Figure 4.1
1.
Humoral immunity is mediated by secreted antibodies
a. Therefore they can act at a distance from the site of production
b. Action in, e.g., blood, mucosal surfaces, gut, lung
2.
Antibody functions are triggered by Ag binding to Antibody V regions
3.
Most blood protective antibodies made by long-lived plasma cells in BM
Secreted antibodies have multiple effector functions
Figure 10.1
Outline for today
1. Activation of naïve (mature) B cells
2. Effector functions of antibodies
a)
b)
c)
d)
d)
Neutralization
Activation of complement system
Opsonization (coating) to enhance phagocytosis
Antibody-dependent cellular cytotoxicity (ADCC)
Ch.14 brief preview: specialized functions of IgE
Neutralization of microbes and their toxins
Prevent microorganisms
and their toxic products
from binding to host cells
Requires only antigenbinding (V) region of the
antibody (i.e., passive
mechanism)
Neutralizing activity can
be mediated by any
secreted antibody
isotype
Hepatitis C virus coated
with neutralizing
antibodies (green)
Figure 10.26, 10.27
Neutralization of microbes and their toxins
Prevent microorganisms
and their toxic products
from binding to host cells
Requires only antigenbinding (V) region of the
antibody (i.e., passive
mechanism)
Neutralizing activity can
be mediated by any
secreted antibody
isotype
Figure 10.28
Neutralization of microbes and their toxins in the gut by IgA
Figure 10.22
Many of our best vaccines stimulate production of neutralizing antibodies
Outline for today
1. Activation of naïve (mature) B cells
2. Effector functions of antibodies
a)
b)
c)
d)
d)
Neutralization
Activation of complement system
Opsonization (coating) to enhance phagocytosis
Antibody-dependent cellular cytotoxicity (ADCC)
Ch.14 brief preview: specialized functions of IgE
The classical pathway is initiated by C1
Figure 2.17
The classical pathway is initiated by bound IgM/IgG
Interaction with C1
through constant regions
Fc
receptor/compl
ement (C1)
binding
Blue: IgM (L), IgG (R)
Yellow: C1q
Green/purple: C1r/s
Figure 10.29
Outline for today
1. Activation of naïve (mature) B cells
2. Effector functions of antibodies
a)
b)
c)
d)
d)
Neutralization
Activation of complement system
Opsonization (coating) to enhance phagocytosis
Antibody-dependent cellular cytotoxicity (ADCC)
Ch.14 brief preview: specialized functions of IgE
Antibody-mediated opsonization and phagocytosis of microorganisms
•Phagocytes bind to microbes coated with specific antibodies. IgG is
particularly good at this. IgG binding enhances phagocytosis and killing.
•The process of coating microbes with IgG to enhance phagocytosis and
bacterial killing is called opsonization.
•IgG is bound by FcgRI, expressed on different phagocytes.
Fc: crystallizable fragment, g: IgG, R1: receptor 1 (FcgRI=CD64).
Not shown (well) here or in 10.34: clustering of Fc
receptor is obligatory
Complement receptors (e.g., CR1) can further
enhance
Figure 10.33
Outline for today
1. Activation of naïve (mature) B cells
2. Effector functions of antibodies
a)
b)
c)
d)
d)
Neutralization
Activation of complement system
Opsonization (coating) to enhance phagocytosis
Antibody-dependent cellular cytotoxicity (ADCC)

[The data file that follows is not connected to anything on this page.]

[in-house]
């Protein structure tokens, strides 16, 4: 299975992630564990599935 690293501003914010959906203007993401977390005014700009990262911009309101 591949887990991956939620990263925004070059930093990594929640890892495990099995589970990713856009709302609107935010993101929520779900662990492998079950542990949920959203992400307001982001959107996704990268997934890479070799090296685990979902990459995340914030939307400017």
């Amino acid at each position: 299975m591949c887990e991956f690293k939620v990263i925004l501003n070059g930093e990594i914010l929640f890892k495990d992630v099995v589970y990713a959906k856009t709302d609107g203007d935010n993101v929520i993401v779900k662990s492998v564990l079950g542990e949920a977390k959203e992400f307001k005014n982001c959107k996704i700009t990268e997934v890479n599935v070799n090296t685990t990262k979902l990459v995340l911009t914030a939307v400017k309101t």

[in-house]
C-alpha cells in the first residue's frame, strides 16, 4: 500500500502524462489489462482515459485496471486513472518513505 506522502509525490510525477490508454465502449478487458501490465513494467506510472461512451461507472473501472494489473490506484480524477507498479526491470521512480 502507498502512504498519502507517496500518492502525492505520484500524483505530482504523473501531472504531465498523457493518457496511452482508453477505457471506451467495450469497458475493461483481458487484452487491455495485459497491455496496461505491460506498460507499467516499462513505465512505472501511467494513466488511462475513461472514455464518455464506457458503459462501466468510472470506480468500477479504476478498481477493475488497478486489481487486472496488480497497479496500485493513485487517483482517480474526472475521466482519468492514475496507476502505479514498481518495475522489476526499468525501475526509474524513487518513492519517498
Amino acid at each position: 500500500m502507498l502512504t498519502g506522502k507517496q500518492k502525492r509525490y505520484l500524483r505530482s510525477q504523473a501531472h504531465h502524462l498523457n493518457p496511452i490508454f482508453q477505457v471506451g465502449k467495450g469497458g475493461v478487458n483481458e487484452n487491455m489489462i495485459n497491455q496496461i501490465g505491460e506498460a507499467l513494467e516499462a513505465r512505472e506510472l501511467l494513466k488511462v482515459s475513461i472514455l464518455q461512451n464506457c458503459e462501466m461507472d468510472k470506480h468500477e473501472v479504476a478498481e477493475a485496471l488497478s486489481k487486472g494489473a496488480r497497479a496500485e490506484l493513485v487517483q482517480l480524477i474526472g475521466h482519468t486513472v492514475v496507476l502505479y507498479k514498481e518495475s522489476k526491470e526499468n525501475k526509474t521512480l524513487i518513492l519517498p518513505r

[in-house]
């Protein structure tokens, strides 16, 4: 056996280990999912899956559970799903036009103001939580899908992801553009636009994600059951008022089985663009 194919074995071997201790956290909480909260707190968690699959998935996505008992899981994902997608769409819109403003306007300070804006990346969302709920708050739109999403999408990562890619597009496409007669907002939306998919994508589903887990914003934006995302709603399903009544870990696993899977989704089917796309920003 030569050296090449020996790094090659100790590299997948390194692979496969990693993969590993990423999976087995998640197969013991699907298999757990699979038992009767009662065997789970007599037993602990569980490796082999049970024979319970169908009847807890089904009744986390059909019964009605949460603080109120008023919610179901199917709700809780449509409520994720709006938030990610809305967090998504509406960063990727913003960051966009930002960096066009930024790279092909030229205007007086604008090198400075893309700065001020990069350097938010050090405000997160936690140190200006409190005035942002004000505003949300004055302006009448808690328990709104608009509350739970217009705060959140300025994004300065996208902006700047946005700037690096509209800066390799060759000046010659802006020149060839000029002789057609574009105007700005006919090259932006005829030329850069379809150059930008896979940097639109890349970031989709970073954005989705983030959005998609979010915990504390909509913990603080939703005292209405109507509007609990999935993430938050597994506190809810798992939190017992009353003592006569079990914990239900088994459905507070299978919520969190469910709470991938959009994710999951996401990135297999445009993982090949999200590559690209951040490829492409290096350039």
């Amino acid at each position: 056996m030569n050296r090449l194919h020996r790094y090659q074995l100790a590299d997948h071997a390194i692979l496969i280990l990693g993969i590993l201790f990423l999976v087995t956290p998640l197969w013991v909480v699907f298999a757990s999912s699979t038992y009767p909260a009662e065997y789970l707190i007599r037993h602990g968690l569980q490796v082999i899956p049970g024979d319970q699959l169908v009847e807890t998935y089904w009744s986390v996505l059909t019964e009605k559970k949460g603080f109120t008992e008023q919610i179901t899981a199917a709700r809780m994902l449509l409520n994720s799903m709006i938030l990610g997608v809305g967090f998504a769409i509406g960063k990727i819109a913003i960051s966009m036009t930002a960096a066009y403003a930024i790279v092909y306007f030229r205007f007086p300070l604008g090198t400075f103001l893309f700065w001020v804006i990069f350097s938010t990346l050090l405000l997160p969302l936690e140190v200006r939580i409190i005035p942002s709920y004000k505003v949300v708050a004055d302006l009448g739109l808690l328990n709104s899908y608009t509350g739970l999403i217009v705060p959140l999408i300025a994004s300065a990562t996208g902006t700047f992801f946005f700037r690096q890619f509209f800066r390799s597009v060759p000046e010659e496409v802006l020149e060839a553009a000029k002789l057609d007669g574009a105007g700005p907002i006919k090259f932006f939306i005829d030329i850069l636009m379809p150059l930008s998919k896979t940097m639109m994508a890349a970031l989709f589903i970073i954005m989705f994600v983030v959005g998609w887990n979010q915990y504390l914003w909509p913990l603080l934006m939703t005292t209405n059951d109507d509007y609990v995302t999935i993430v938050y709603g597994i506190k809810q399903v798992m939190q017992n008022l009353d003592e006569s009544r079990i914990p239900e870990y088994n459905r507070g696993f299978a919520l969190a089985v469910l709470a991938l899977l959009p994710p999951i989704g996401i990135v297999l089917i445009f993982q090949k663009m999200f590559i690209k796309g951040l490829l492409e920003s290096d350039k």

Ch.14 brief preview: specialized functions of IgE
•
NK cells bind to antibody-coated target cells by FcgRIII (=CD16). FcgRIII is low
affinity (requiring multivalent interactions). NK-mediated target cell destruction.
•
Monomeric IgG does not activate NK cells.
•
Once again, clustering is obligatory.
Figure 10.36
Outline for today
1. Activation of naïve (mature) B cells
2. Effector functions of antibodies
a)
b)
c)
d)
d)
Neutralization
Activation of complement system
Opsonization (coating) to enhance phagocytosis
Antibody-dependent cellular cytotoxicity (ADCC)
Ch.14 brief preview: specialized functions of IgE
Ig Class Switch Recombination (CSR) is instructed
Unlike V(D)J, which is largely random
CSR is initiated by CD40L:CD40 + appropriate cytokine
Figure 10.15
1. IgE Structure a) Like IgM, has an extra CH4 domain in the
constant region.
b) Binds FceRI with very high affinity.
2. IgE Properties
a) IgE does not fix complement.
b) The least common serum Ig because it binds tightly to Fc
receptors on basophils and mast cells in tissue even before
interacting with antigen.
c) IgE plays a role in parasitic helminth diseases. Since serum
IgE levels rise in parasitic diseases, measuring IgE levels is
helpful in diagnosing parasitic infections. Binding of
eosinophils to IgE-coated helminths results in killing of the
parasite.
d) As a consequence of its binding to basophils and mast cells,
IgE is also involved in allergic reactions. Binding of the
allergen to the IgE on the cells results in the release of
mediators (such as histamine) that result in allergic symptoms.
Very rapid (seconds) mast cell degranulation following IgE crosslink
Because of the high
affinity, IgE-coated mast
cells sit there in your
tissues…like a loaded
gun.
Figure 10.37
Some Chapter 10 study questions:
• What are the major steps required to generate robust B
cell activation? What cell types are involved?
• How do B cell homing properties change over the course
of B cell activation? What mediates this process?
• What critical events occur during formation of a B cell
immunological synapse with a helper T cell? What is the
function of the synapse?
• What is the basis of the hapten-carrier effect?
• What is the role of the germinal center? What cell types
are present there?
• How do antibodies act by neutralizing immunity, by fixing
complement, and by antibody-dependent cellular
cytotoxicity (ADCC)?
• Which antibodies are typically multimeric?
• What are the special functions of IgE?